Another key component of VLANs is the router. Routers provide inter-VLAN communications and are essential for sharing VLAN information in large environments. The Layer 3 routing capabilities provide additional security between networks (access lists, protocol filtering, and so on).
In general, there are two approaches to using routers as communication points for VLANs:
– Logical connection method— Using ISL within the router, a trunk can be established between the switch and the router. One high- speed port is used, and multiple VLAN information runs across this trunk link. (We’ll explain ISL in just a minute.)
– Physical connection method— Multiple independent links are used between the router and the switch. Each link contains its own VLAN. This scenario does not require ISL to be implemented on the router and also allows lower-speed links to be used.
The proper method to implement depends on the customer’s needs and requirements. (Does the customer need to conserve router and switch ports? Does the customer need a high-speed ISL port?) In both instances, the router still supports inter-VLAN communication.
The network server is another key component of VLANs. Servers provide file, print, and storage services to users throughout the network regardless of VLANs.
To optimize their network environments many customers deploy centralized server farms in their networks.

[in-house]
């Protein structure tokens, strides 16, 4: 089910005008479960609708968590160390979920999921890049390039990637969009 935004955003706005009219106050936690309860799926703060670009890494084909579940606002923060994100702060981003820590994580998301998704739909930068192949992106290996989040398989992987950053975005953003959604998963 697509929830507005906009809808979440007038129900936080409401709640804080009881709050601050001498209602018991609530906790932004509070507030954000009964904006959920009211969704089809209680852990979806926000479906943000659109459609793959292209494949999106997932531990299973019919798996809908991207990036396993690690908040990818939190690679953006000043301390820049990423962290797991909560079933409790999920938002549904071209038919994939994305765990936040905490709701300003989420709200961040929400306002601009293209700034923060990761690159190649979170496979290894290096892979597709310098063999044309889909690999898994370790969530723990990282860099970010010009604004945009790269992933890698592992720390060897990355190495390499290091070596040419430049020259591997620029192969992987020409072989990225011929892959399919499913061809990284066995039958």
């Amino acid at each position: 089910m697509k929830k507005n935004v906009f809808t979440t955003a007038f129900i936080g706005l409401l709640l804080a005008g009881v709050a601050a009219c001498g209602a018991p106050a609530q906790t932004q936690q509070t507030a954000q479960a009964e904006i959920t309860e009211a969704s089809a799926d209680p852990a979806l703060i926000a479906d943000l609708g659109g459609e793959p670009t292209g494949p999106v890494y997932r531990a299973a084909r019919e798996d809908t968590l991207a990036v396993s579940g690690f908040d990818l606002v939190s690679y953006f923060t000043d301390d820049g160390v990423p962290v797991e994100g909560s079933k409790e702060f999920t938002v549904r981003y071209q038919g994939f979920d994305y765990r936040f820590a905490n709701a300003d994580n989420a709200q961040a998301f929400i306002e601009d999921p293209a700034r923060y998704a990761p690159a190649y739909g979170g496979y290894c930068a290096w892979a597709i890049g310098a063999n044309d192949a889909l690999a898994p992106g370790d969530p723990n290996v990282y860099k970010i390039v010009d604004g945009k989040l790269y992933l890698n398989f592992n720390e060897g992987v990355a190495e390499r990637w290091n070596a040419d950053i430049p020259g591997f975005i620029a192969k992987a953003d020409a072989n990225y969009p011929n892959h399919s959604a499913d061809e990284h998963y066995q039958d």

This eases administration of the servers and Network Operating System, or NOS, significantly. These server farms contain servers that support the entire network, but each server supports a specific VLAN or number of VLANs.
As in the use of routers within VLANs, there are two approaches to using servers as common access within a VLAN environment:
Logical connection method
Using a server adapter (NIC) running ISL, a trunk can be established between the switch and the server. One high-speed port is used and information for multiple VLANs runs across this trunk link. This method offers greater flexibility as well as a high-performance solution that is easy to administer. (that is one NIC to setup and monitor). Note: ISL is now supported in several vendors’ server NIC cards: Intel, CrossPoint. These adapters support up to 64 VLANs per port and cost approximately US$500.
Physical Connection method
Multiple independent links are used between the server and the switch. Each link contains its own VLAN. This method does not require ISL to be implemented on the server and also allows lower-speed links to be used.
The proper method to implement depends on the customer’s needs and requirements. (Does the customer need to conserve switch ports? Does the customer need a high-speed ISL port? Does the customer want to use ISL server adapters?) In both methods, the server still supports multiple VLANs.